Monday, August 1, 2016

Family Manuscripts

My favorite picture of Rosemary as a child; Columbus, Ohio, ca. 1971 or so.
It was a truism of my mother's antiques business to acknowledge that, as she always put it, "everything is for sale someday." That is, while she and my father were always--and still are--collectors first, even items in their collections would, no doubt, be offered for sale sometime. And it is part of the nature of the antiques world: except for the very newest collectibles, everything we collect has been owned before, and passed out of someone else's collections, and none of us can take our collections with us, ultimately. The best we can do, I think, is to find homes for our treasures, after we are done with them. And one way to do that, of course, is to find someone who will buy them, their investment literally representing their own commitment to treasure these things and pass them along in turn.

Yet there are a few manuscript items in my little collection that I really plan never to sell. These are items that came not through my own collecting, but rather through family members. 

In the picture of Rosemary in her parents house above, for example, you might see, perched on the piano behind her, an even older picture of her. On the wall behind that, I can see what looks like a medieval or renaissance manuscript, with a large illuminated initial. For years, I have casually looked around her parents' house, to see if I could find that leaf, because I knew it had been there at the time of the photo.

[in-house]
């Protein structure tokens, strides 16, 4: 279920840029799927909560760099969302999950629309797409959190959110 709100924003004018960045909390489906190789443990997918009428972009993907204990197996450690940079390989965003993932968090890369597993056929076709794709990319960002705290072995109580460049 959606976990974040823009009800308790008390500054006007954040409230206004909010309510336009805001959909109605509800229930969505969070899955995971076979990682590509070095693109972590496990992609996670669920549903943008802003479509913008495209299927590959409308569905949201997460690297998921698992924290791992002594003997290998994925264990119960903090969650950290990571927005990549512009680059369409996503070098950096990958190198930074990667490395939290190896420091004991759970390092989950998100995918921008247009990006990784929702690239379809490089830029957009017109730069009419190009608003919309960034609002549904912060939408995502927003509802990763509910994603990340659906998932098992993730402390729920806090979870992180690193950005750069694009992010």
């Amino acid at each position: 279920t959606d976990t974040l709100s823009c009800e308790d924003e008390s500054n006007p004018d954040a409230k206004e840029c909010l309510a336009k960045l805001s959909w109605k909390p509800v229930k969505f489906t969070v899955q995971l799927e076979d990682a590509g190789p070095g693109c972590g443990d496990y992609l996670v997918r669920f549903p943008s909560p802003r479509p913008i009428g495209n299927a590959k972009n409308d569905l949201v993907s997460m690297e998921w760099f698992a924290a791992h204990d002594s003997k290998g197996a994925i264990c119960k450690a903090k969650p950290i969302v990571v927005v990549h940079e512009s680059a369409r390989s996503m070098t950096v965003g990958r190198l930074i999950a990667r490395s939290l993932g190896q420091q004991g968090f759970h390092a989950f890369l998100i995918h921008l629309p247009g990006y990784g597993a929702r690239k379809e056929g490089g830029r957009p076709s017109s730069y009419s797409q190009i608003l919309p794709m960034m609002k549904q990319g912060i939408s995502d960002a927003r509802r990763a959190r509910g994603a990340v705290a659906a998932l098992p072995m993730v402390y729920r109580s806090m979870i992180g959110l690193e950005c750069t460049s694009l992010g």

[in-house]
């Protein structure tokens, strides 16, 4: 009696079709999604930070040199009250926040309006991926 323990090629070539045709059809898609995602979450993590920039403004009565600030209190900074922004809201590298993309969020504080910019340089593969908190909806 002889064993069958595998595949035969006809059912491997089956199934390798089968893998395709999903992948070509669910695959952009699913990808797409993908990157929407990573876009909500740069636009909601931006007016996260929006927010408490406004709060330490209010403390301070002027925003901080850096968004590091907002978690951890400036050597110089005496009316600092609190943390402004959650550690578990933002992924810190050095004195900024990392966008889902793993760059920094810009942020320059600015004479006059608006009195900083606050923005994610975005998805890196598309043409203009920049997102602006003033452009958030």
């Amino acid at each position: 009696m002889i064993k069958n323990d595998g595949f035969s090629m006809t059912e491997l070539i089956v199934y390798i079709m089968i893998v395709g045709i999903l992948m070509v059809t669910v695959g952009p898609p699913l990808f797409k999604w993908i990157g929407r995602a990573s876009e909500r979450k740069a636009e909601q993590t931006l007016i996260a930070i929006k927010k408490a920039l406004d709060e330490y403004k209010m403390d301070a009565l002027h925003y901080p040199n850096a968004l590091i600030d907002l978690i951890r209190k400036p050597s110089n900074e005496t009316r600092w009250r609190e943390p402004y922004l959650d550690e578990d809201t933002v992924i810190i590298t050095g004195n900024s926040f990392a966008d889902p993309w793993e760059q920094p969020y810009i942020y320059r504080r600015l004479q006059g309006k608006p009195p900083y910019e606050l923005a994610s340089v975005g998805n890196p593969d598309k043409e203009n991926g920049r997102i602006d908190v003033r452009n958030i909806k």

All I could ever find, however, was this other leaf, as shown in the image
Spanish or Italian monumental choir leaf
to the right. Without any illumination on either side, I knew this was not in the leaf pictured behind Rosemary. For years, when I first knew her family, this vellum leaf hung in the basement, in front of and (mercifully) covering a truly awful 1970s print. Eventually, when I started collecting medieval leaves and fragments myself, Rosemary's folks gave me this one, and I've been happy to keep it and hang it in my study ever since.

What became of the leaf in the picture was never clear: no one in Rosemary's family seemed to have any memory of it at all. But the last time I was in Columbus, Rosemary's mother had turned it up from somewhere in the house.
The leaf from Rosemary's picture
It had been rolled, of course, in the meantime, and probably stored in the basement. Perhaps some readers will have already noted its most important features: there are worries about the script here, which does not seem quite to work: in fact the whole thing is printed, on paper made to appear "antique," and it is printed on only one side. What I had long been able to see in the picture of Rosemary had never been a real manuscript at all. 

One can see, in the picture at the top of this blog post, that this leaf once had a dowel rod at the bottom, serving as a weight to allow it to hang flat; I am virtually certain that this dowel rod, and the one at the top, were recycled and attached to the authentic vellum leaf that I now own. Rose's father was a handy and enthusiastic recycler and saver: he must have replaced the printed leaf with a real one at some point, switched off the dowel rods onto the new leaf, and displayed the new treasure, while packing the no-longer-useful reproduction off to some out-of-sight corner.